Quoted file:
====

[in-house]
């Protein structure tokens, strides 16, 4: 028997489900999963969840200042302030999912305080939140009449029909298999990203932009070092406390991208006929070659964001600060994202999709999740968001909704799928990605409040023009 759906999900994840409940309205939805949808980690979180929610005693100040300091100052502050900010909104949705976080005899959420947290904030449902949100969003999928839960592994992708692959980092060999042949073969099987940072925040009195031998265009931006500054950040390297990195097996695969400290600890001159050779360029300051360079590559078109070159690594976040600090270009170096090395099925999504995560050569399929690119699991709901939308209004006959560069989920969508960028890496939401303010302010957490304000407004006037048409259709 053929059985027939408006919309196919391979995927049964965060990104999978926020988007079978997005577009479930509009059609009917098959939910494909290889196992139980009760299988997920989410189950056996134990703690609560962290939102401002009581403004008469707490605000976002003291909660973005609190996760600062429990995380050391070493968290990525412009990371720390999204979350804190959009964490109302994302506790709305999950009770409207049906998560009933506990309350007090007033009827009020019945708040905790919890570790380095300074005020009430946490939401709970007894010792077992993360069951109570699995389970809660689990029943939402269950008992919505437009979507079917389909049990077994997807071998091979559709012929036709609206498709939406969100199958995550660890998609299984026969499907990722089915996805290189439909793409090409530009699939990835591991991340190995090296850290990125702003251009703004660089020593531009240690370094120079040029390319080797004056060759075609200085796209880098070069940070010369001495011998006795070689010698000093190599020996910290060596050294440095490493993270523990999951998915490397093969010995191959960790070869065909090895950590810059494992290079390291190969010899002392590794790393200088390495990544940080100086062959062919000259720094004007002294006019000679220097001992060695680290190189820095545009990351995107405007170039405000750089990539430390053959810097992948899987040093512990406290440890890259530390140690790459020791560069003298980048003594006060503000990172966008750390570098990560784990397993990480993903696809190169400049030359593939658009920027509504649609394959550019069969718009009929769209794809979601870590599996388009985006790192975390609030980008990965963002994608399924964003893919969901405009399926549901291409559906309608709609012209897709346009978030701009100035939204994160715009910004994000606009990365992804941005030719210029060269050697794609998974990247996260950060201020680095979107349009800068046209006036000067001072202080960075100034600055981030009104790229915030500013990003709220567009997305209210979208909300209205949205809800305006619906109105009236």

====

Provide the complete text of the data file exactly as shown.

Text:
[in-house]
């Protein structure tokens, strides 16, 4: 028997489900999963969840200042302030999912305080939140009449029909298999990203932009070092406390991208006929070659964001600060994202999709999740968001909704799928990605409040023009 759906999900994840409940309205939805949808980690979180929610005693100040300091100052502050900010909104949705976080005899959420947290904030449902949100969003999928839960592994992708692959980092060999042949073969099987940072925040009195031998265009931006500054950040390297990195097996695969400290600890001159050779360029300051360079590559078109070159690594976040600090270009170096090395099925999504995560050569399929690119699991709901939308209004006959560069989920969508960028890496939401303010302010957490304000407004006037048409259709 053929059985027939408006919309196919391979995927049964965060990104999978926020988007079978997005577009479930509009059609009917098959939910494909290889196992139980009760299988997920989410189950056996134990703690609560962290939102401002009581403004008469707490605000976002003291909660973005609190996760600062429990995380050391070493968290990525412009990371720390999204979350804190959009964490109302994302506790709305999950009770409207049906998560009933506990309350007090007033009827009020019945708040905790919890570790380095300074005020009430946490939401709970007894010792077992993360069951109570699995389970809660689990029943939402269950008992919505437009979507079917389909049990077994997807071998091979559709012929036709609206498709939406969100199958995550660890998609299984026969499907990722089915996805290189439909793409090409530009699939990835591991991340190995090296850290990125702003251009703004660089020593531009240690370094120079040029390319080797004056060759075609200085796209880098070069940070010369001495011998006795070689010698000093190599020996910290060596050294440095490493993270523990999951998915490397093969010995191959960790070869065909090895950590810059494992290079390291190969010899002392590794790393200088390495990544940080100086062959062919000259720094004007002294006019000679220097001992060695680290190189820095545009990351995107405007170039405000750089990539430390053959810097992948899987040093512990406290440890890259530390140690790459020791560069003298980048003594006060503000990172966008750390570098990560784990397993990480993903696809190169400049030359593939658009920027509504649609394959550019069969718009009929769209794809979601870590599996388009985006790192975390609030980008990965963002994608399924964003893919969901405009399926549901291409559906309608709609012209897709346009978030701009100035939204994160715009910004994000606009990365992804941005030719210029060269050697794609998974990247996260950060201020680095979107349009800068046209006036000067001072202080960075100034600055981030009104790229915030500013990003709220567009997305209210979208909300209205949205809800305006619906109105009236």